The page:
Do you want to teach your children how to garden? How to enjoy working for a harvest? No matter the size of your garden I think every child should get to experience what it is to grow their own food.
When my oldest was two, I started gardening. We had been in our new home for a couple years, and I was finally ready to garden. We live on a piece of land that is mostly fenced off because of the cows. My husband’s grandpa, our neighbor, has a nice sized farm and he uses the land around us for his cattle and their food. So while we have beautiful views and fields for miles around us, we actually have a small space for gardening. I learned quickly that our soil is very “clay-y” so we upped our game and made four garden boxes. Each are about 6 ft x 4 ft and 1ft. high above the ground.
When Josh first started gardening with me, it looked more like me pulling weeds and him collecting worms and snails. As he’s grown, he enjoys more of the work. He will plant seeds, pull weeds, check the plants to see if they are getting enough water, and his favorite, harvest!
I have an 8 year old, 4 year old and a 1 year old. They all garden with me. Of course, some are more helpful than others right now, but I love it just the same. Last night Rori, the 1 year old saw me picking green beans and tried to pick some for herself. She grabbed 3 green bean leaves and was so proud of herself!
My goal is to some day get to the point of self-sustaining, but for now I love what we have.
Here are some helpful ways to get your kids involved in gardening. Remember, if you have a child who doesn’t like to work this is a good way to get them used to the idea. Gardening is work, but fun! Watching something grow and produce fruit is a great teaching tool too. I was just explaining to the kids about how to tell if something is ripe or not.
Tips For Getting Your Kids Into Gardening
When planting, let them put the seeds in while you make the hole. As long as you’re measuring the correct depth, they can put in the seeds however they want. If they accidently put in too many, just thin it out later.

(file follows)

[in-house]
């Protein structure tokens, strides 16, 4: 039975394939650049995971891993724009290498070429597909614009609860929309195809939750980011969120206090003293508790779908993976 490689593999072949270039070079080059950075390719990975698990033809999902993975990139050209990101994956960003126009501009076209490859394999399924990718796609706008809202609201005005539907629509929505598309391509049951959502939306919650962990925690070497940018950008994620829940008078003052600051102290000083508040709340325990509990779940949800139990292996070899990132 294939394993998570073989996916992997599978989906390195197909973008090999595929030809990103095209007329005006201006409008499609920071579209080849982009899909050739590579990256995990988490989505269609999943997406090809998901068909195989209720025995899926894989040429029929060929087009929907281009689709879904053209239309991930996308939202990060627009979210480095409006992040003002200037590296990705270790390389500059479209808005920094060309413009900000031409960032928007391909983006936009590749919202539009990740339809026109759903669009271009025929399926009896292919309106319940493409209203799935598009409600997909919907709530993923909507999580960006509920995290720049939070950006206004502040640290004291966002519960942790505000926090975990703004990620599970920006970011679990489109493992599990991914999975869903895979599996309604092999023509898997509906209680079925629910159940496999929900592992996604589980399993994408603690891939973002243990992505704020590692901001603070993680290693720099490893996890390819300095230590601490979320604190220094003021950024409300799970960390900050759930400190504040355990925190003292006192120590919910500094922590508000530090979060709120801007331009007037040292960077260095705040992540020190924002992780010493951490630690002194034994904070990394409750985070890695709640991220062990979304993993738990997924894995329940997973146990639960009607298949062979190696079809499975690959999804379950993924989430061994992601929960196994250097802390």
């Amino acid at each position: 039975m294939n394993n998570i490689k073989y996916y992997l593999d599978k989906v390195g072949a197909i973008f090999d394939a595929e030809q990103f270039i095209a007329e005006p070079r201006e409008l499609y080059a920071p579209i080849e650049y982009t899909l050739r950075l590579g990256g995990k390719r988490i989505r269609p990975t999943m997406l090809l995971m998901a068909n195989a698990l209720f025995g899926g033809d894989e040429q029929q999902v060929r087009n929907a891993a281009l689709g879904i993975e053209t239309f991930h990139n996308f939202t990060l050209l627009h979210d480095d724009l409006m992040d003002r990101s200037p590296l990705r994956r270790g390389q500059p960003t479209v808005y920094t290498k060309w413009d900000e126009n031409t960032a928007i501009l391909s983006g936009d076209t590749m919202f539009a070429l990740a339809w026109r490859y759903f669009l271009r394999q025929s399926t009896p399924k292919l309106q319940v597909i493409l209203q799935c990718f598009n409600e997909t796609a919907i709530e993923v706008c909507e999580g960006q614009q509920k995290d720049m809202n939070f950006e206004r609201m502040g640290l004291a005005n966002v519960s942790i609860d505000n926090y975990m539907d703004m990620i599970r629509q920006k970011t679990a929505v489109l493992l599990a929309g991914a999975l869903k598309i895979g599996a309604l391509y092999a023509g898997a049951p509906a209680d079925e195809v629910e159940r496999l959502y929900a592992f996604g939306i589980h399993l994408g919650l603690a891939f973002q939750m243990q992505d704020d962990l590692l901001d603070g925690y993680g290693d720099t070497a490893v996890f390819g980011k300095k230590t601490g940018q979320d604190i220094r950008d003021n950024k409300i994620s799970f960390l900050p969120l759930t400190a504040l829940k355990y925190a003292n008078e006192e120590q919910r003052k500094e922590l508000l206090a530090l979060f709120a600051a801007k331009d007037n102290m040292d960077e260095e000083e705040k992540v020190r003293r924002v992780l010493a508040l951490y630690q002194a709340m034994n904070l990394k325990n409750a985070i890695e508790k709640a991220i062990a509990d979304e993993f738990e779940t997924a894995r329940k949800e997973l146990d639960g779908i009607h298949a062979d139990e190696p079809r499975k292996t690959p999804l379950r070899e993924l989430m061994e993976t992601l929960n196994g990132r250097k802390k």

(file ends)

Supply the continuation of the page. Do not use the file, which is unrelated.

While a drip system is more common, I still let my kids use a watering can. We have a drip system, but especially on days when it gets to be 110+ degrees, I think the plants can use some extra water! This can be entertaining too, because once the can is empty they need to go refill it. I’ll even let my kids get into their swim suits before we water the plants. Then I really don’t care if they get soaked in the process!
Give a time limit on pulling weeds. Sometimes I’ll say, let’s pull weeds for ten minutes, then play soccer. This helps them to know there is an end to the work.
Do something with the harvest! If you pick three ripe zucchini try to use it that day or the next. When kids see they get to eat what they picked from the garden, they get excited! My Frittata is a great dish for throwing in fresh veggies and herbs from the garden.
Let them try food right when they pick it. Picked some tomatoes? Ask them if they want to eat it! We don’t spray our gardens with any chemicals, so the food is ready to eat right off the vine!
Explain why you’re doing things. On days I’m helping the bean plant get back onto the metal steaks I tell my kids why. Or days when I have to pull a plant that’s gone to seed and is done for the season, I tell them why.
Take your time. Work at your child’s pace, not yours. If they want to look at a ladybug for a couple minutes before they work, let them. Honor their learning process.
Do you have any great tips for raising a family of gardeners?